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Cancers that strike women: Curbing your risk

When was the last time you had a Pap smear? Do you smoke? Do you get any exercise? How many alcoholic beverages a day, if any, do you drink?

The answers to these and other questions may reveal if you are at risk for the cancers that strike women. Read on to learn more about where you stand and what measures you can take to keep your personal risk in check. (Keep in mind, too, that lung cancer is the number one cancer killer of women.)

Breast cancer

More than 182,000 American women develop breast cancer each year, and more than 40,000 succumb to the disease. Yet much can be done to detect breast cancer early, and mounting evidence suggests that certain lifestyle habits, such as regular physical activity and limited use of alcohol, may help prevent the disease.

Risk factors:

  • increasing age
  • genetic mutations in the BRCA1 and BRCA2 genes
  • a family history of breast cancer
  • early onset of menstruation (before age 12)
  • late menopause (after age 50)
  • never having children or having a first child after age 30
  • obesity after menopause

Factors that may curtail your risk:

  • reaching and maintaining an ideal weight
  • eating a low-fat, high-fiber diet
  • limiting alcoholic beverages to one a day
  • engaging in moderate physical activity
  • quitting tobacco use
  • discussing the benefits and risks of menopausal hormone therapy and the drugs tamoxifen and raloxifene with your physician

Screening recommendations:

  • Get a baseline mammogram by age 40, every one to two years during your 40s, then annually after age 50.
  • Get an annual magnetic resonance imaging scan along with a mammogram beginning at age 30 if you have the BRCA1 or BRCA2 mutations or other risk factors.
  • Get a clinical breast exam every three years between ages 20 and 39, then every year after.
  • Optional: Perform breast self-examinations monthly beginning at age 20.

Ovarian cancer

More than 21,000 women are expected to develop ovarian cancer this year [2008] in the United States. Largely because it is difficult to detect in its early stages, ovarian cancer causes more deaths than any other cancer of the female reproductive system. In women over age 40, a bloated abdomen and vague, unexplained stomach discomfort are reason to see a physician. (These symptoms may also be caused by irritable bowel syndrome or other gastrointestinal disorders.)

Risk factors:

  • increasing age
  • never having children
  • a family history of ovarian cancer
  • a personal or family history of breast or colon cancer
  • a history of difficulty getting pregnant
  • genetic mutations in the BRCA1 and BRCA2 genes

Factors that may curtail your risk:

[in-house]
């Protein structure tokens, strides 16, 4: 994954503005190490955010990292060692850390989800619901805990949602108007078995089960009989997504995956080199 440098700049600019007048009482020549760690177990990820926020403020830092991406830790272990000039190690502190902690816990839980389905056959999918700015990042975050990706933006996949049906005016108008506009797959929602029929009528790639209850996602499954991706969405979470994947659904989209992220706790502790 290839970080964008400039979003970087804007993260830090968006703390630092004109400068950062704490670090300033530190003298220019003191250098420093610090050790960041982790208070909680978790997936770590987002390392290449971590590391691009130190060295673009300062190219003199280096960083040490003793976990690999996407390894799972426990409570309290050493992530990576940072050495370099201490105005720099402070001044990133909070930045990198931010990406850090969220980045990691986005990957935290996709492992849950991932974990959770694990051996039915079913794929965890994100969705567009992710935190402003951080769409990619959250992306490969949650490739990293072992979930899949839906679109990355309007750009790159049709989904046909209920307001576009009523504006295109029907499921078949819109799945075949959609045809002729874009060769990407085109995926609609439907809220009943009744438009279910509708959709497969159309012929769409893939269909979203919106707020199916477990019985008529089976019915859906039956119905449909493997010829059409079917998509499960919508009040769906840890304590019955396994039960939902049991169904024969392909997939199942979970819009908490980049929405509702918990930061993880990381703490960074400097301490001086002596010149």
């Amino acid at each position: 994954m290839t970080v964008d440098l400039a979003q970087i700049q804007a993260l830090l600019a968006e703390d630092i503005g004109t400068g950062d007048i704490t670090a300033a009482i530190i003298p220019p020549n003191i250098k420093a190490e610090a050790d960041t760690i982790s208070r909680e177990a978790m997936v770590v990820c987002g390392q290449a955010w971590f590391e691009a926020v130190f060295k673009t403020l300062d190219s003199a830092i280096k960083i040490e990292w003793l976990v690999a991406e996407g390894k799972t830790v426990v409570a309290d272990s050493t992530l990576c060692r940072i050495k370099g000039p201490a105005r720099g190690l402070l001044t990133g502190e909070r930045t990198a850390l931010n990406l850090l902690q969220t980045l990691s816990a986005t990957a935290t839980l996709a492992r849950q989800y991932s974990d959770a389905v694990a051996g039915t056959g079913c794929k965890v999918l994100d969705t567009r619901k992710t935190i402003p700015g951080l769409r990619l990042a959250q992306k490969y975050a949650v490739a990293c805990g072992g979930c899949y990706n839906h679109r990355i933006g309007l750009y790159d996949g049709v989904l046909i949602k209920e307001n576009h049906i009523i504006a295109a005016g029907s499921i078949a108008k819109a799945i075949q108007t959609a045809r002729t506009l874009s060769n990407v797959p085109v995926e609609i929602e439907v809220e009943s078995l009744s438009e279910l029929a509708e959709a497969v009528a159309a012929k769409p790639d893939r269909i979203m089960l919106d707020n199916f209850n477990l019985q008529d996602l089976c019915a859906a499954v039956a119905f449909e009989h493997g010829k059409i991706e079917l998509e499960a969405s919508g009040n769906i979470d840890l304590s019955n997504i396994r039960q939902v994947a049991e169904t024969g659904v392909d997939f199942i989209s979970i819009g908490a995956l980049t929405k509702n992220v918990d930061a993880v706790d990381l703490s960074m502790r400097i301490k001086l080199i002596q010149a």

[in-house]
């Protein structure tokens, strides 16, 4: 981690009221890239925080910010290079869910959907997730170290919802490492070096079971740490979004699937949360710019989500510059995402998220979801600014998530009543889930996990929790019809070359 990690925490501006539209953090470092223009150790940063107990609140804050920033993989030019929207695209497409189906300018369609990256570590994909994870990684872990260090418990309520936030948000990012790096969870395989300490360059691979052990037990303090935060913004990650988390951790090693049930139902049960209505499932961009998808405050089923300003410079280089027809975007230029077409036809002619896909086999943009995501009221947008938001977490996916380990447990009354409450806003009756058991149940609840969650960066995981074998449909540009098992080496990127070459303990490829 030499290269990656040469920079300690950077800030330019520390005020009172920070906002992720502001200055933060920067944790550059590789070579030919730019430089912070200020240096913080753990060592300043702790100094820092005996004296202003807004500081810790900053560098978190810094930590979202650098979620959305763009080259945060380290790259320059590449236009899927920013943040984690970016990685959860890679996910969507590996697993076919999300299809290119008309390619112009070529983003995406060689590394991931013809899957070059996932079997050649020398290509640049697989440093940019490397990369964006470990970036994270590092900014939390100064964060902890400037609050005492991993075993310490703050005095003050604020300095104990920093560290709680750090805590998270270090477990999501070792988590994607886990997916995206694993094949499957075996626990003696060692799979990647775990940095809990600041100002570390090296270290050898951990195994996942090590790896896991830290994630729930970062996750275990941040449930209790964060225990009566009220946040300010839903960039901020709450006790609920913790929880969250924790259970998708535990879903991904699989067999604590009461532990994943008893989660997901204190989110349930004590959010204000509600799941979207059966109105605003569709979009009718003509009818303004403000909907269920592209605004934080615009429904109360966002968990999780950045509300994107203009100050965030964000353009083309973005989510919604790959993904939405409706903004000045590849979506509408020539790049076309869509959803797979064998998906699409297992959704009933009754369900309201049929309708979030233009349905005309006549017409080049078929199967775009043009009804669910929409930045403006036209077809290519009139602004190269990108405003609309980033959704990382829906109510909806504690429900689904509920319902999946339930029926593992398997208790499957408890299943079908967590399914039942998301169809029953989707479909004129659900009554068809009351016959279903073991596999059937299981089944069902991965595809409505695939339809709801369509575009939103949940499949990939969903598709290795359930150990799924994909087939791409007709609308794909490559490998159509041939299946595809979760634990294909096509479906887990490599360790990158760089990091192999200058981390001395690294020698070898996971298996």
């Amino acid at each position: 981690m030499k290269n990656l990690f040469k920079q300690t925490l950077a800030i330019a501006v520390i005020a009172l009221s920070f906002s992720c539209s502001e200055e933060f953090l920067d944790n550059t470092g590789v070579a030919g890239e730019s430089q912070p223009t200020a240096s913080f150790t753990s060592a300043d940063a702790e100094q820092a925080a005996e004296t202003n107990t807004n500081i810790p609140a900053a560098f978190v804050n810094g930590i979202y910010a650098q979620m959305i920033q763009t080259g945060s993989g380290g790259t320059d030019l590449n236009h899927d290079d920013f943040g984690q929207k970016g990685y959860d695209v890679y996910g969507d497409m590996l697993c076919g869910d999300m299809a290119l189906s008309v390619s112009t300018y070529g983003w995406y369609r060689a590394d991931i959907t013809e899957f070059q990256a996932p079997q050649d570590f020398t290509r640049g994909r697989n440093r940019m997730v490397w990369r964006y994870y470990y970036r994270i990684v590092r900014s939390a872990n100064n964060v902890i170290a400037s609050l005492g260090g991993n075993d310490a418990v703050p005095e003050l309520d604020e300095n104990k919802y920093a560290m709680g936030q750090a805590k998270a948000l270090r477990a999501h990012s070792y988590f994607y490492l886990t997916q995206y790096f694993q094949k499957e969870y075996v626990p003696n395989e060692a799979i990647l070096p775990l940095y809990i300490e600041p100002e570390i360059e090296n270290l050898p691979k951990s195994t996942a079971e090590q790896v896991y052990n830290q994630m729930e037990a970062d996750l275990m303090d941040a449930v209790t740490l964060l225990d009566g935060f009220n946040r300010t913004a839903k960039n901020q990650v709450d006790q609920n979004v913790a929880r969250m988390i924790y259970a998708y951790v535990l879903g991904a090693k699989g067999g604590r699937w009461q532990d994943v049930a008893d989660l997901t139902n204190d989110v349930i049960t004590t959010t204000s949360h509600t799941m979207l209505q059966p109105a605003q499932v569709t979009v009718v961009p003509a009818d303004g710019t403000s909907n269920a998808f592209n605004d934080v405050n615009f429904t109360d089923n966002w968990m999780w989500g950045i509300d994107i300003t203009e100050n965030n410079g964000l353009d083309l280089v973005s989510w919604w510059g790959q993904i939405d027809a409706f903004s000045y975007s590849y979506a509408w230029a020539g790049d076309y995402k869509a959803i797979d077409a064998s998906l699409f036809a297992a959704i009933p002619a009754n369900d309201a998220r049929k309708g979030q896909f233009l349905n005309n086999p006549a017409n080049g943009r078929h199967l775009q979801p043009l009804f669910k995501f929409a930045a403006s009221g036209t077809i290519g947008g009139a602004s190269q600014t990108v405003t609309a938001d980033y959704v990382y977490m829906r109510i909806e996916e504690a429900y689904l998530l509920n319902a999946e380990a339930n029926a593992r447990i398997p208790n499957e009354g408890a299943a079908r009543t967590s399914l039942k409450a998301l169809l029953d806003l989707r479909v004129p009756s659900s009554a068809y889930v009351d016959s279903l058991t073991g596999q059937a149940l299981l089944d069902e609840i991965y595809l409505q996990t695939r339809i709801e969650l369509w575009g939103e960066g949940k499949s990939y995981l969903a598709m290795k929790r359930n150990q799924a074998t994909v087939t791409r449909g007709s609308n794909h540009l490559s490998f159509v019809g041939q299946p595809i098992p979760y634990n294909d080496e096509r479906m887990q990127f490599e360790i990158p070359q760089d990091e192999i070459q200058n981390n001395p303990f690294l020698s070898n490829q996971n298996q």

• having children
  • breastfeeding

Screening recommendations:

  • Get a thorough pelvic exam regularly starting at age 18, and then according to your doctor’s recommendations.
  • Report unexplainable indigestion, gas or bloating; swelling or pain in the abdomen; and pain during intercourse. Your physician may recommend additional tests to detect early-stage tumors.

Cervical cancer

There’s plenty of good news in the war against cervical cancer. Although it strikes about 11,000 women in the United States each year, incidence of this slow-growing cancer has been decreasing steadily over the past several decades. What’s more, the Pap smear has caused a great decrease in the number of deaths from this disease in the past 40 years. A new vaccine is available to protect against the types of HPV (human papillomavirus, a sexually transmitted disease) most likely to cause cervical cancer.

Risk factors:

  • infection with HPV
  • smoking

Factors that may curtail your risk:

  • quitting tobacco use
  • practicing safe sex
  • HPV vaccination

Screening recommendations:

  • Get a regular Pap smear beginning at age 18. The Pap test can detect HPV infection and precancerous conditions that lead to cervical cancer. Treatment of these problems can decrease the risk of developing cervical cancer.
  • Notify your gynecologist of any unusual vaginal discharge, abnormal vaginal bleeding or spotting, or bleeding or pain during intercourse.

Endometrial cancer

About 40,000 women in the United States were diagnosed with endometrial cancer (cancer of the uterine lining) last year. Although it is the most common cancer of the female reproductive system, it is also the most treatable. Estrogen is the major risk factor for this type of cancer, so anything that prolongs a woman’s exposure to the hormone increases her chance of developing the disease.

Risk factors:

  • early onset of menstruation (before age 12)
  • late menopause (after age 50)
  • never having children or a history of failure to ovulate
  • use of estrogen therapy without the addition of progesterone
  • being obese
  • a family history of endometrial cancer

Factors that may curtail risk:

  • having children
  • reaching and maintaining a healthy weight
  • combining progesterone with estrogen in menopausal hormone therapy

Screening recommendations:

  • Get an annual pelvic exam.
  • Report any abnormal bleeding to your physician as soon as possible. Abnormal bleeding is usually the earliest symptom of endometrial cancer. If you’re premenopausal, any bleeding that occurs between periods or unusually heavy periods are considered abnormal. After menopause, any vaginal bleeding—other than that caused by hormone therapy—is abnormal. If you’re approaching “the change,” be careful not to mistake abnormal bleeding as a sign of menopause. Abnormal bleeding may appear as a pink, watery discharge or be similar to menstrual bleeding.
  • Women at high risk for the disease may be screened with endometrial biopsy at menopause and periodically thereafter.

Breast cancer

Ovarian cancer

Cervical cancer

Endometrial cancer